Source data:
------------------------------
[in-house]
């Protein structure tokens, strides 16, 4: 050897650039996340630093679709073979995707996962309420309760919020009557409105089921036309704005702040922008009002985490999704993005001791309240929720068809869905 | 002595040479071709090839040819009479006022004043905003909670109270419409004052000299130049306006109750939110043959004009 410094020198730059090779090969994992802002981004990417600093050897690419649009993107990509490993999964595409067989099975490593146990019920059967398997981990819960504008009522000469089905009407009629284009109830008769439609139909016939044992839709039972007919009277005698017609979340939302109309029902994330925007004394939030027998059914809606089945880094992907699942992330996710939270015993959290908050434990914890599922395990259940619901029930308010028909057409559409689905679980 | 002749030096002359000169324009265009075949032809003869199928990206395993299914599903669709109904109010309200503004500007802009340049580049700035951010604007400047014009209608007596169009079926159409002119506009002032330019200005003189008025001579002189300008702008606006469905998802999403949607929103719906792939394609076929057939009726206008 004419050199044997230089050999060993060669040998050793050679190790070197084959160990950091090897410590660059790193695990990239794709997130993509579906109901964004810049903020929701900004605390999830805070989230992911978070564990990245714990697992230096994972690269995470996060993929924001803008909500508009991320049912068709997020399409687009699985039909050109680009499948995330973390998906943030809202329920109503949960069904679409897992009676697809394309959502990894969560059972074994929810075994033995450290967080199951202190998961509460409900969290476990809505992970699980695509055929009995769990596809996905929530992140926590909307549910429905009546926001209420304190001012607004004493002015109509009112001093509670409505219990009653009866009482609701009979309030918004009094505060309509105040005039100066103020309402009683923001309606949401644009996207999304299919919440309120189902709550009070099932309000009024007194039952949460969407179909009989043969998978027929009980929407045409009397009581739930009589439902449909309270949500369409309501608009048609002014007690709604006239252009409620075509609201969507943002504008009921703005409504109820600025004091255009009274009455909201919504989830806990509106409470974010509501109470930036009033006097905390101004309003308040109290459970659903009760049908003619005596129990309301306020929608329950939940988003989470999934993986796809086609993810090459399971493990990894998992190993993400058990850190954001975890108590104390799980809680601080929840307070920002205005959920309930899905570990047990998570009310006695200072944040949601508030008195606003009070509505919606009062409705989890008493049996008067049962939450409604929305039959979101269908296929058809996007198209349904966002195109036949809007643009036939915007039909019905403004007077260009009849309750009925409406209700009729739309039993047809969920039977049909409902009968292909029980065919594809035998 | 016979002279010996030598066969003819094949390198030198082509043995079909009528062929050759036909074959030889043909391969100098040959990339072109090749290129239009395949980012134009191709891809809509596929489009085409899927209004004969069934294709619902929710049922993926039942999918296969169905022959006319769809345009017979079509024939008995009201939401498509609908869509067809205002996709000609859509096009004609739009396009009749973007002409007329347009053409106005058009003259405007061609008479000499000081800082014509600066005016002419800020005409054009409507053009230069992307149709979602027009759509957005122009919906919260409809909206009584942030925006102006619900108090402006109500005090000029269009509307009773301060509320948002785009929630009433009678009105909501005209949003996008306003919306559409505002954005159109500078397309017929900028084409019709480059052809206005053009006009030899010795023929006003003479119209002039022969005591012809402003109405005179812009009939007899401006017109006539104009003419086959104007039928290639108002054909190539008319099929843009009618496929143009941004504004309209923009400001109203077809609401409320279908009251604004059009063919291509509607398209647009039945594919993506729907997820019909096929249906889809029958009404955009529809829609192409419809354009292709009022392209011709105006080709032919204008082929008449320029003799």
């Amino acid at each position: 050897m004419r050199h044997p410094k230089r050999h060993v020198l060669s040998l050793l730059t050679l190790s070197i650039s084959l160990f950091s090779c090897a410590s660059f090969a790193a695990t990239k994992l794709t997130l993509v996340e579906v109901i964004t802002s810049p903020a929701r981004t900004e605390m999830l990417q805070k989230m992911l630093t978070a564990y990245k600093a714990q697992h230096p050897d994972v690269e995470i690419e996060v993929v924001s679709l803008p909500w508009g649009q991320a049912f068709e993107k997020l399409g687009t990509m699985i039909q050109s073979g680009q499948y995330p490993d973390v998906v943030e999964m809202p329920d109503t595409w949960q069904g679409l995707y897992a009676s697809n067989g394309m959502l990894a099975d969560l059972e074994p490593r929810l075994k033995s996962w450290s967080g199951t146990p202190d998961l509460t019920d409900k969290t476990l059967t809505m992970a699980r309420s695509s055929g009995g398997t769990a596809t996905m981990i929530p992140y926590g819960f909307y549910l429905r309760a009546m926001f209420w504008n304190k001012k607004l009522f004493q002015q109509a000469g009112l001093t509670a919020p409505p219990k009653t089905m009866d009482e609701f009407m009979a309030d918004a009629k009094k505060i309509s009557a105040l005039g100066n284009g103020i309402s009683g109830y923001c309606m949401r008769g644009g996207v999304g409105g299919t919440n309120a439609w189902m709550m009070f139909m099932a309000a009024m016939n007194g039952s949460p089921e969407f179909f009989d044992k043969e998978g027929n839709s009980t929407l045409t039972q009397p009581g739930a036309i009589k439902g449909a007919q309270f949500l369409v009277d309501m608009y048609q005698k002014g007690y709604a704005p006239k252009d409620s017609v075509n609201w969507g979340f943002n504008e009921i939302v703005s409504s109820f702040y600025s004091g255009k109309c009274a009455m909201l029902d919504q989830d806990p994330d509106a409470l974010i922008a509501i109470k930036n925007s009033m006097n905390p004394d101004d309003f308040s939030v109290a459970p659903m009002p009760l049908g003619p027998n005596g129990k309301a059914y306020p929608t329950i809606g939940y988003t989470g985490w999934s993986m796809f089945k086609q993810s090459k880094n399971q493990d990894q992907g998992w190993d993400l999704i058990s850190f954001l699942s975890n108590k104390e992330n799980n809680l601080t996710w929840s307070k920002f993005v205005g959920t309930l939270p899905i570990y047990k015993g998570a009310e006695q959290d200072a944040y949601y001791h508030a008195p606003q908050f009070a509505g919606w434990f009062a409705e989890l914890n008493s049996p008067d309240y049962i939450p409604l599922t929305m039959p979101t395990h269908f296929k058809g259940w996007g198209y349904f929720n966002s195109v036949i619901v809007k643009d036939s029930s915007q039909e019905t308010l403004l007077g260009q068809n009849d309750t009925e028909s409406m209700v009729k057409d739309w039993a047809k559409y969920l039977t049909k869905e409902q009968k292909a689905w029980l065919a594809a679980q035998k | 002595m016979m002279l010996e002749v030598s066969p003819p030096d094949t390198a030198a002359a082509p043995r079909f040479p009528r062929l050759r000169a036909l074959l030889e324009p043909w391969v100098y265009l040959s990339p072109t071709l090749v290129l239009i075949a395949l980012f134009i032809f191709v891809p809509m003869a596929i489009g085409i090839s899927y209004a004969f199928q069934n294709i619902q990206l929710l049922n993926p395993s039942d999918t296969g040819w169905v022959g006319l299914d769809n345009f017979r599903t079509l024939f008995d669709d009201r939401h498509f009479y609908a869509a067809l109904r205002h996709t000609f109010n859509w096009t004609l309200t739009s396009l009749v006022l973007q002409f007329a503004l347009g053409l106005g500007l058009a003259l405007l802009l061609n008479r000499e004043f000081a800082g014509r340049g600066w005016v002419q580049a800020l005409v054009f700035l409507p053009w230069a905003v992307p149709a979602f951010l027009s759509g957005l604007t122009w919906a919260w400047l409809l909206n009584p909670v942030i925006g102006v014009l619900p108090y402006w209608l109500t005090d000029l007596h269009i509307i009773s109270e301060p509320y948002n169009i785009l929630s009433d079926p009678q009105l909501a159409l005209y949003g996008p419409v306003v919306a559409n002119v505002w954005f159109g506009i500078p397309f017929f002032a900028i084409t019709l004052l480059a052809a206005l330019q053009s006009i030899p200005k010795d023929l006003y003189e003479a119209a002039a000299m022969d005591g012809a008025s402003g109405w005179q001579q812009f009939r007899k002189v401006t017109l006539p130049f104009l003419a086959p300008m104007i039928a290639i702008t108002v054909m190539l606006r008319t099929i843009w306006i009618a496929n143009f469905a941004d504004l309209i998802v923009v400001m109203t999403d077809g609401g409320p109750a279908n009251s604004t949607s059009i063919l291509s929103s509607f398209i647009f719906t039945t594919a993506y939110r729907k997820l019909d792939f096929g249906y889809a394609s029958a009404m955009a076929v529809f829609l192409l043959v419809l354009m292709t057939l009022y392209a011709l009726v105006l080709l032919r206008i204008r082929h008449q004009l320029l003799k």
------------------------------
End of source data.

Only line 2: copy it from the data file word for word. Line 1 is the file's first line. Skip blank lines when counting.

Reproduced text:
């Protein structure tokens, strides 16, 4: 050897650039996340630093679709073979995707996962309420309760919020009557409105089921036309704005702040922008009002985490999704993005001791309240929720068809869905 | 002595040479071709090839040819009479006022004043905003909670109270419409004052000299130049306006109750939110043959004009 410094020198730059090779090969994992802002981004990417600093050897690419649009993107990509490993999964595409067989099975490593146990019920059967398997981990819960504008009522000469089905009407009629284009109830008769439609139909016939044992839709039972007919009277005698017609979340939302109309029902994330925007004394939030027998059914809606089945880094992907699942992330996710939270015993959290908050434990914890599922395990259940619901029930308010028909057409559409689905679980 | 002749030096002359000169324009265009075949032809003869199928990206395993299914599903669709109904109010309200503004500007802009340049580049700035951010604007400047014009209608007596169009079926159409002119506009002032330019200005003189008025001579002189300008702008606006469905998802999403949607929103719906792939394609076929057939009726206008 004419050199044997230089050999060993060669040998050793050679190790070197084959160990950091090897410590660059790193695990990239794709997130993509579906109901964004810049903020929701900004605390999830805070989230992911978070564990990245714990697992230096994972690269995470996060993929924001803008909500508009991320049912068709997020399409687009699985039909050109680009499948995330973390998906943030809202329920109503949960069904679409897992009676697809394309959502990894969560059972074994929810075994033995450290967080199951202190998961509460409900969290476990809505992970699980695509055929009995769990596809996905929530992140926590909307549910429905009546926001209420304190001012607004004493002015109509009112001093509670409505219990009653009866009482609701009979309030918004009094505060309509105040005039100066103020309402009683923001309606949401644009996207999304299919919440309120189902709550009070099932309000009024007194039952949460969407179909009989043969998978027929009980929407045409009397009581739930009589439902449909309270949500369409309501608009048609002014007690709604006239252009409620075509609201969507943002504008009921703005409504109820600025004091255009009274009455909201919504989830806990509106409470974010509501109470930036009033006097905390101004309003308040109290459970659903009760049908003619005596129990309301306020929608329950939940988003989470999934993986796809086609993810090459399971493990990894998992190993993400058990850190954001975890108590104390799980809680601080929840307070920002205005959920309930899905570990047990998570009310006695200072944040949601508030008195606003009070509505919606009062409705989890008493049996008067049962939450409604929305039959979101269908296929058809996007198209349904966002195109036949809007643009036939915007039909019905403004007077260009009849309750009925409406209700009729739309039993047809969920039977049909409902009968292909029980065919594809035998 | 016979002279010996030598066969003819094949390198030198082509043995079909009528062929050759036909074959030889043909391969100098040959990339072109090749290129239009395949980012134009191709891809809509596929489009085409899927209004004969069934294709619902929710049922993926039942999918296969169905022959006319769809345009017979079509024939008995009201939401498509609908869509067809205002996709000609859509096009004609739009396009009749973007002409007329347009053409106005058009003259405007061609008479000499000081800082014509600066005016002419800020005409054009409507053009230069992307149709979602027009759509957005122009919906919260409809909206009584942030925006102006619900108090402006109500005090000029269009509307009773301060509320948002785009929630009433009678009105909501005209949003996008306003919306559409505002954005159109500078397309017929900028084409019709480059052809206005053009006009030899010795023929006003003479119209002039022969005591012809402003109405005179812009009939007899401006017109006539104009003419086959104007039928290639108002054909190539008319099929843009009618496929143009941004504004309209923009400001109203077809609401409320279908009251604004059009063919291509509607398209647009039945594919993506729907997820019909096929249906889809029958009404955009529809829609192409419809354009292709009022392209011709105006080709032919204008082929008449320029003799």